When told that many team members didn’t have that either, he directed officials to carry a copy of the written government orders on the survey.
At ‘Madrasi Camp’, near Lajpat Nagar
A different trend emerged when the survey team reached ‘Madrasi Camp’ or ‘Madrasi Basti’, a colony of residents from the lower economic strata. Located near Lajpat Nagar, the colony is known so because it is inhabited by many migrants from South India.
There appeared to be a frighteningly low level of awareness about social distancing and Covid-prevention measures here, with children gathering in large groups to play badminton or hide-and-seek without any masks.
Many residents thought the survey team was actually out to conduct tests, and ushered them towards their homes.
When asked to place her finger in an oximeter, one woman thought the machine would test her for Covid-19.
Teams not briefed properly
While the residents’ reluctance was a matter of concern, some team members also appeared to be ill at ease in their role — not clear enough about their brief to explain the purpose of the survey to residents.
Asked about the aim of the survey by residents, some team members fumbled and claimed ignorance, saying they were just asking questions they had been directed to.
“Our BLO passed on this pro forma and we were asked to fill it up, nothing more was shared,” said a civil defence volunteer on duty.
Importantly, the teams that ThePrint accompanied didn’t ask any household if they had come in contact with a Covid-19 patient recently. The survey teams faced hassles in other districts as well.
Talking about the challenges faced during Covid-control exercises, administration officials laid the blame with people for failing to cooperate with their efforts.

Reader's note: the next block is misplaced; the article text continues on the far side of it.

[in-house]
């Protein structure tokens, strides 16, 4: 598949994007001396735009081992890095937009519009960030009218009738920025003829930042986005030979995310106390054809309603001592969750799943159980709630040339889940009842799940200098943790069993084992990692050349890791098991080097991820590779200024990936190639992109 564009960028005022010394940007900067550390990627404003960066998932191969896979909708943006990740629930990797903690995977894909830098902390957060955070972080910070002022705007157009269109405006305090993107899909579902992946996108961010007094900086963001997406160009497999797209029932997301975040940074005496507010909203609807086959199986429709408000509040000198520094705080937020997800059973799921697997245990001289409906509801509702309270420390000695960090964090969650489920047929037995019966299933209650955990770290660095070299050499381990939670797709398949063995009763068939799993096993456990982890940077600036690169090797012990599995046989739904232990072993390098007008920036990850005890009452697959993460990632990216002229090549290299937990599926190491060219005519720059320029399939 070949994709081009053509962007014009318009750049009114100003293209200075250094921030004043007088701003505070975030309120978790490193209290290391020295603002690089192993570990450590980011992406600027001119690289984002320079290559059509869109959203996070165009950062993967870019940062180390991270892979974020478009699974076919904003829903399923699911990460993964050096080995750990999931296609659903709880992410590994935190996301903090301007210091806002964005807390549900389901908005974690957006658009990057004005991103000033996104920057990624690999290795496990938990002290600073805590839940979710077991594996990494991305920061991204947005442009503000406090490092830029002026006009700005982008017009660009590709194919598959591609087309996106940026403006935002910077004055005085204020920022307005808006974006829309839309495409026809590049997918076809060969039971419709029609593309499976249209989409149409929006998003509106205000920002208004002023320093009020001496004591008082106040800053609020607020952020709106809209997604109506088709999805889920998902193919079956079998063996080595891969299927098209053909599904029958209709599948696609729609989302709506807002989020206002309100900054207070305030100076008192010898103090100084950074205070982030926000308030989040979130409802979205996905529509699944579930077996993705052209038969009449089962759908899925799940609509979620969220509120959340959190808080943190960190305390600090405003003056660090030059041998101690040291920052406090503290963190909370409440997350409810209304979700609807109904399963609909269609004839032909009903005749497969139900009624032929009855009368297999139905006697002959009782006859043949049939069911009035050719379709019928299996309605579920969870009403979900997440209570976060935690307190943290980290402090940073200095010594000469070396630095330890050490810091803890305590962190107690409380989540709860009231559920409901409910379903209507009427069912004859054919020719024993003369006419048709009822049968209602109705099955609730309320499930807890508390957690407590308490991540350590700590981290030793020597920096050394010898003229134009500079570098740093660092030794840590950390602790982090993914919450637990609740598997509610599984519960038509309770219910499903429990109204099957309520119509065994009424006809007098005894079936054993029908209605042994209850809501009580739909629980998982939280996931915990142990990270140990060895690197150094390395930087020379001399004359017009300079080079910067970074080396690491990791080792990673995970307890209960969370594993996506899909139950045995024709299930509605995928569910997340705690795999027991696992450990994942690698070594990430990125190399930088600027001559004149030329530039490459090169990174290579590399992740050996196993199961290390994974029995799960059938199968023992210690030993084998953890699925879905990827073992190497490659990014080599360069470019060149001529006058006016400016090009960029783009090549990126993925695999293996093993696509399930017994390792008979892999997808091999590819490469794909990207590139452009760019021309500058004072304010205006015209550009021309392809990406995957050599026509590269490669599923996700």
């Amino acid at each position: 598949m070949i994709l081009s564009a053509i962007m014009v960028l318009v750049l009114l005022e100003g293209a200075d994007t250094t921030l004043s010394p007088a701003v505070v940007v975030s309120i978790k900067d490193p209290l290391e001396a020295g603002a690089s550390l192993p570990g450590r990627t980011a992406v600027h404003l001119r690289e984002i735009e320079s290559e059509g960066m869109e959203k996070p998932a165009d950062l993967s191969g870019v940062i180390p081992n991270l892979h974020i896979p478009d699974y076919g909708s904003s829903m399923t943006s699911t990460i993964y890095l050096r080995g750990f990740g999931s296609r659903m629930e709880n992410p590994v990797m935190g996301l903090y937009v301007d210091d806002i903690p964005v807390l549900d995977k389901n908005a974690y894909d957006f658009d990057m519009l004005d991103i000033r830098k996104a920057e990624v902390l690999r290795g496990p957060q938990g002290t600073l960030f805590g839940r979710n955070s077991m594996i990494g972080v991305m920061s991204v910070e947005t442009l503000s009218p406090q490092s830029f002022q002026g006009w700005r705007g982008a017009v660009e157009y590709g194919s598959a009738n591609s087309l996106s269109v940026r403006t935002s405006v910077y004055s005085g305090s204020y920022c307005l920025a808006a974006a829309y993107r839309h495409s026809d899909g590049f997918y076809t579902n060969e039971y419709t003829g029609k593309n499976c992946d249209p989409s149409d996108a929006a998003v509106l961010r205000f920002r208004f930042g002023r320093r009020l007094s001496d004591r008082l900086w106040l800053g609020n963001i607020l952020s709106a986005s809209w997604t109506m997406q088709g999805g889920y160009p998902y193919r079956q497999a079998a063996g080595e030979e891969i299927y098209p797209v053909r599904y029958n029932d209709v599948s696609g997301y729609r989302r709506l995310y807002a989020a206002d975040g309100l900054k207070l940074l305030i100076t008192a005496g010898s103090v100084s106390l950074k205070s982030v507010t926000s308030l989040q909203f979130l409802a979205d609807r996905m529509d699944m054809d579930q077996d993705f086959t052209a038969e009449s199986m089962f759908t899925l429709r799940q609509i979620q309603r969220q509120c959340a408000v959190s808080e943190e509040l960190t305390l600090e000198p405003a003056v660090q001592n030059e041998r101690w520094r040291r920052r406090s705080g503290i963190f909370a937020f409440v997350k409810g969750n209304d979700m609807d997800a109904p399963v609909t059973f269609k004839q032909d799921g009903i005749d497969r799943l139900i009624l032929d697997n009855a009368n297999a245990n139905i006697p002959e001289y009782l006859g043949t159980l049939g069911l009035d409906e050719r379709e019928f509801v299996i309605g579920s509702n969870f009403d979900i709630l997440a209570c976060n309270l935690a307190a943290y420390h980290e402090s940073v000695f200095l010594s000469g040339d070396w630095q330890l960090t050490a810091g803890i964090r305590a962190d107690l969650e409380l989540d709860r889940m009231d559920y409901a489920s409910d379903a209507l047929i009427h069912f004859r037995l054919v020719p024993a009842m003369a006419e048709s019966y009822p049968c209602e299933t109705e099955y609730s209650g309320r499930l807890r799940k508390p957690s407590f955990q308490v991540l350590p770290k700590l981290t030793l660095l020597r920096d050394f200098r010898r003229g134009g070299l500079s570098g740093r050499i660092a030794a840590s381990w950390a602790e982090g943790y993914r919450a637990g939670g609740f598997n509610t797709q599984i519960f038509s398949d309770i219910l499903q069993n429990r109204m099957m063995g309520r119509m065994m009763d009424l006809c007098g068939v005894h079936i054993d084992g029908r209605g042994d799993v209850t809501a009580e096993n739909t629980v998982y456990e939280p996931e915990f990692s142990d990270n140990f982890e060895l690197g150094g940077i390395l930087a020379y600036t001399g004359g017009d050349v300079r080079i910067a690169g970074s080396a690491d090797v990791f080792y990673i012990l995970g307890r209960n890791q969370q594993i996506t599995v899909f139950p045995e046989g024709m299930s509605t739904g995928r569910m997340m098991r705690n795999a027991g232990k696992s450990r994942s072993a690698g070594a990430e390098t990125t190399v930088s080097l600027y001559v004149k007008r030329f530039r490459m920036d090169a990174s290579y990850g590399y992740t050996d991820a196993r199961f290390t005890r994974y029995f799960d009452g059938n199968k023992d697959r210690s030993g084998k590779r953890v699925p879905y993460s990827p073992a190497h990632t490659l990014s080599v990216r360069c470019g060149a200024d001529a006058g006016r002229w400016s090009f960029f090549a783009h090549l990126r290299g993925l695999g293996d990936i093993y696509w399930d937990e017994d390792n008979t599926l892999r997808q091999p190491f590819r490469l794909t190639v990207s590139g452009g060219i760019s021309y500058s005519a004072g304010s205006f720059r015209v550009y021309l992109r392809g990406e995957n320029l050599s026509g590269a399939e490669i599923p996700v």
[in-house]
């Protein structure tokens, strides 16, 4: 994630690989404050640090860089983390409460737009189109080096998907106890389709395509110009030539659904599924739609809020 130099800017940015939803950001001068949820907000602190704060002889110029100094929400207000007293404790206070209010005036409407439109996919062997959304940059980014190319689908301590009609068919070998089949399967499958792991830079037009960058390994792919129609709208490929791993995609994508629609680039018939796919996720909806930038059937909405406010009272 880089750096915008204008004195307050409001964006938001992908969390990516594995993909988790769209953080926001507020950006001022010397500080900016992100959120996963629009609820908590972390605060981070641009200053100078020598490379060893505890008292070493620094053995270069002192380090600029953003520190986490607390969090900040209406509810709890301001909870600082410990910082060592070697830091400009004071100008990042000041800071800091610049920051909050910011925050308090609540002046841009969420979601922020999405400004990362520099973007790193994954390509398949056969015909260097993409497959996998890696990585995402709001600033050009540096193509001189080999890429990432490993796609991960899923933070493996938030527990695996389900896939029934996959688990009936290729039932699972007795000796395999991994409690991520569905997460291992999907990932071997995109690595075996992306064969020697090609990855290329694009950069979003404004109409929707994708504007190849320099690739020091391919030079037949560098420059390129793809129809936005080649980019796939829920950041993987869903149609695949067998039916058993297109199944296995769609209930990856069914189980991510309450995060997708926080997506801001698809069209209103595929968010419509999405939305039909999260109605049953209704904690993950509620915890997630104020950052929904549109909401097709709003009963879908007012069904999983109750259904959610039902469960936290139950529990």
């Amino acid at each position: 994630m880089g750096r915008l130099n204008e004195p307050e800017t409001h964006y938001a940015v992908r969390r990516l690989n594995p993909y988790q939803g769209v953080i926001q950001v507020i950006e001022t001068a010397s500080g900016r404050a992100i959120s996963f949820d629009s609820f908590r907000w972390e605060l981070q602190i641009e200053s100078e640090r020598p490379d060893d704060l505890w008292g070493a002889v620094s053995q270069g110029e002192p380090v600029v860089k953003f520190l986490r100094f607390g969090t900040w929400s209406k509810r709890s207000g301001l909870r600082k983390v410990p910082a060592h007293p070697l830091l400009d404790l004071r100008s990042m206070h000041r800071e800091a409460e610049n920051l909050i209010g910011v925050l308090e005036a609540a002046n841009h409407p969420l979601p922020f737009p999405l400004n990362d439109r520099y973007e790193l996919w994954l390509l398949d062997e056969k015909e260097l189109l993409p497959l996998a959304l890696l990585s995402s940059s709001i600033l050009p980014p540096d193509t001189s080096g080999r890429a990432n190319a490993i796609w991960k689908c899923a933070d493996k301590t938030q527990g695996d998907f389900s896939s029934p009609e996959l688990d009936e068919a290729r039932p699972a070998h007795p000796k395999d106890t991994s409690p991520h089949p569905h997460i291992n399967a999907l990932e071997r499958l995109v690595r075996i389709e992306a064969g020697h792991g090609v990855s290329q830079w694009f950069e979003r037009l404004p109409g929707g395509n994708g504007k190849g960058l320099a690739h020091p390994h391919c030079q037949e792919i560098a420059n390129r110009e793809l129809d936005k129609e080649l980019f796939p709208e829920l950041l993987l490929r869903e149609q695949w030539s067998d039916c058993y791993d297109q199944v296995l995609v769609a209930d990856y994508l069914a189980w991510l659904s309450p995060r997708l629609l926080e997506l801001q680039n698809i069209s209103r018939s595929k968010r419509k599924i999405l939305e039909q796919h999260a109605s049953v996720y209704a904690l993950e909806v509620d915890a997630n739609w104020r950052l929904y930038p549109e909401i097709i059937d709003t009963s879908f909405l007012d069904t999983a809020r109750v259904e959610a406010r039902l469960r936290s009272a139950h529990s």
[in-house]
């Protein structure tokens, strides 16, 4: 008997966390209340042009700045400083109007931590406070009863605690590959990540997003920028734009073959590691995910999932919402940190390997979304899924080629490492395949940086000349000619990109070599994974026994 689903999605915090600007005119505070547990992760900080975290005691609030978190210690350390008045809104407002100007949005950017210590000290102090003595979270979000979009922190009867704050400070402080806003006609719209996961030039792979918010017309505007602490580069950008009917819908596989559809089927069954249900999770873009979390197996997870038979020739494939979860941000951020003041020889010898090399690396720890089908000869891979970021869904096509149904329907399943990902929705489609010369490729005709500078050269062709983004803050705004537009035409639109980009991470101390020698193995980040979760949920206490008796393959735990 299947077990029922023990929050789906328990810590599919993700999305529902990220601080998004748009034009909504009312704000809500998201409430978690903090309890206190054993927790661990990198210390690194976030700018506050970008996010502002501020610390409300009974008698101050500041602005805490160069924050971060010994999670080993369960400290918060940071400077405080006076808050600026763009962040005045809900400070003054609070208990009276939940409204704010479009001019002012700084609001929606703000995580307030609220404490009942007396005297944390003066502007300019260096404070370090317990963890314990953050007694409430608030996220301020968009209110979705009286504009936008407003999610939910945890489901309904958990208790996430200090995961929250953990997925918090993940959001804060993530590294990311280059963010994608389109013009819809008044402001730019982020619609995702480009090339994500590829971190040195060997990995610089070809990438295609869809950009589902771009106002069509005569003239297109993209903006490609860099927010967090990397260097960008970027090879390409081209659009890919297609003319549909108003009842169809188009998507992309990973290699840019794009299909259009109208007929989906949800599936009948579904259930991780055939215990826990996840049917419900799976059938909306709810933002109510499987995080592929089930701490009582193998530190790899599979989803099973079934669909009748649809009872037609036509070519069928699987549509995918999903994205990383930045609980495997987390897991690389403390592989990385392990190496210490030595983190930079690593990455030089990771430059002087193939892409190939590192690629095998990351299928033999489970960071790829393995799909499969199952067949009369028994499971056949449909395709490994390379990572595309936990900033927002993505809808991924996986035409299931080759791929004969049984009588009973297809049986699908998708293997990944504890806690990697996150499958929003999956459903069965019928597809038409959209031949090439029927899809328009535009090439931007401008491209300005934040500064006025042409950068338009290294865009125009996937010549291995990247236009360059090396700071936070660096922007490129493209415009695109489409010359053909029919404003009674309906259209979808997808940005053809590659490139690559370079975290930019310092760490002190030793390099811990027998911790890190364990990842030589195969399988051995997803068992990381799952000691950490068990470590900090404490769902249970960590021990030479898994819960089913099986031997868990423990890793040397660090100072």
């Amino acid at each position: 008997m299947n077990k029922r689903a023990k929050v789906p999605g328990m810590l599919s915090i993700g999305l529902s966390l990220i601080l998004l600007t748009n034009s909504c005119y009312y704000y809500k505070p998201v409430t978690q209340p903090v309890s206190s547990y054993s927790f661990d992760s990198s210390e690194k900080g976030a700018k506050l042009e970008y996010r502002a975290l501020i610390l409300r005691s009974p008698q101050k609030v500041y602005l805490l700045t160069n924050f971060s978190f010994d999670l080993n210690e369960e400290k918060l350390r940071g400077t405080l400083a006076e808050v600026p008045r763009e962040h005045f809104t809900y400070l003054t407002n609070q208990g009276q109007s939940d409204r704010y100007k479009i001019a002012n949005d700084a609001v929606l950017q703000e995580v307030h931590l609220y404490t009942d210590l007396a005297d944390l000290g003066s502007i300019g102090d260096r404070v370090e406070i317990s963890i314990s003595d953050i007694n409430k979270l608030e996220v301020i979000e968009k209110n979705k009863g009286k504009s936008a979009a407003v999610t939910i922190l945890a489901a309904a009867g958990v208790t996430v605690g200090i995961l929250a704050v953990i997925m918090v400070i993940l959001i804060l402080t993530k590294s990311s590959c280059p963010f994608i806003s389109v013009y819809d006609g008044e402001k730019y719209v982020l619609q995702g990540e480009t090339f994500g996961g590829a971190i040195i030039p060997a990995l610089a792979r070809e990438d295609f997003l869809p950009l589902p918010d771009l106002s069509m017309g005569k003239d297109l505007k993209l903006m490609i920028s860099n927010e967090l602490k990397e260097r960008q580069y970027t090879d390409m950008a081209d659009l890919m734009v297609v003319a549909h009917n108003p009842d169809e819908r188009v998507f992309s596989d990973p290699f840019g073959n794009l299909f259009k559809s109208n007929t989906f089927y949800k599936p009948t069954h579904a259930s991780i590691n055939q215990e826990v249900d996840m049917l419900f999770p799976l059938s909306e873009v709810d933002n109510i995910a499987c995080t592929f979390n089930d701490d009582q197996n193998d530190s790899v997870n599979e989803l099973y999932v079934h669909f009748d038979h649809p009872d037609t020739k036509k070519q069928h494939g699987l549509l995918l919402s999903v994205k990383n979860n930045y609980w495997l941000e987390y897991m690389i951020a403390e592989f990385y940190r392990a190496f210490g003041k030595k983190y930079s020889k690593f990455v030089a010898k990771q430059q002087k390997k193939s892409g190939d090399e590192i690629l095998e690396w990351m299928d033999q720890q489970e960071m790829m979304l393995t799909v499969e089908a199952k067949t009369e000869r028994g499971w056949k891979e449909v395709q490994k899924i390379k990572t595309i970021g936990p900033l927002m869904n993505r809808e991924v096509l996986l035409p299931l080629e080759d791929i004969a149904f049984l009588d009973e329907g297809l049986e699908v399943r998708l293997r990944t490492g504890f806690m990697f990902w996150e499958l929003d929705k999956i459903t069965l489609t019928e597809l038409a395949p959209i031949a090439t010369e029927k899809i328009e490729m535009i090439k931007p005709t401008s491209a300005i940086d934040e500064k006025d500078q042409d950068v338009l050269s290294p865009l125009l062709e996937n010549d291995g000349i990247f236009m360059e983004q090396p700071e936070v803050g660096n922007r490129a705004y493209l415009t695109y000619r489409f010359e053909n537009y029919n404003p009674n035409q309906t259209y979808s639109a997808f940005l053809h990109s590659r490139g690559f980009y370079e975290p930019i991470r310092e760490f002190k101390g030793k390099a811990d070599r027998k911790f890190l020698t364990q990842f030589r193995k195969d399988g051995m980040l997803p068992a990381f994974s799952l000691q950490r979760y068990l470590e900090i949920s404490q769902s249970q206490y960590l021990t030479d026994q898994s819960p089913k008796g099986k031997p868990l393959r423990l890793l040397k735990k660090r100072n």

“While it is natural to witness people not cooperating during surveys, Delhiites, in particular, seem to not take rules seriously,” said Northwest District Magistrate Chestha Yadav.
The officer, who has earlier served as district magistrate in Arunachal Pradesh, said she sought permission to extend the survey by a day because the 2,200 people found symptomatic — out of 9.15 lakh surveyed — hadn’t finished getting tested yet.
West District Assistant District Magistrate Dharmendra Singh expressed frustration about what he described as people’s general disrespect for rules. People who break rules are “incorrigible”, he said.
According to him, multiple shops were sealed in the district after officials noticed violations of social distancing guidelines during the Diwali week.
“The rising mortality rate is a reflection of the careless attitude of people,” he said. Around 7.15 lakh people were surveyed in the district by Wednesday evening, of which 1,330 were found to be symptomatic.
Jugal Kishore, head of community medicine at Safdarjung Hospital, said participation “of people is a must” during such exercises.
“Such a vast exercise cannot be completed without cooperation from residents, as it makes people doubt government data then,” he added.
Asked about the seeming reluctance of some people to get tested, Anant Bhan, a researcher in global health, bioethics and health policy, said it was worrisome, but added that “it is important to respond to the anxiety among people about getting tested”.
“It could be good to perhaps also offer testing with the survey, so that testing can happen at the same time rather than wait for it to be followed up on later,” Bhan added.
Among other districts, 878 of 3.61 lakh people surveyed so far have been found to be symptomatic in Shahdara, said District Magistrate Sanjeev Kumar. In North District, over 500 of the 4.17 lakh people surveyed were symptomatic, while the number was 2,744 of 7.4 lakh respondents in East Delhi.
Absence of home quarantine stickers a hindrance
Another hurdle faced by district officials in their Covid-control efforts is the absence of posters identifying households with coronavirus patients — a system discontinued by the Delhi government on 8 October to prevent stigma for patients.
“A lot of people have taken advantage of this and conveniently stepped out of their homes even if there is a coronavirus patient in their houses,” said a district surveillance officer in Shahdara.
Added South Delhi District Magistrate Ankita Chakravorti, “While there was a lot of ostracisation when the posters were there, neighbours and those in the colony were more alert and cautious.”
In West Delhi, officials said shopkeepers had told them about a person who lived with his grandfather, a Covid-19 patient in home isolation, but routinely stepped out to get groceries from the local market.
“It’s a circle, anyone stepping out from the household can be a carrier and in turn could be infecting the shop owner. Family members also need to quarantine,” said Assistant District Magistrate, West, Dharmendra Singh.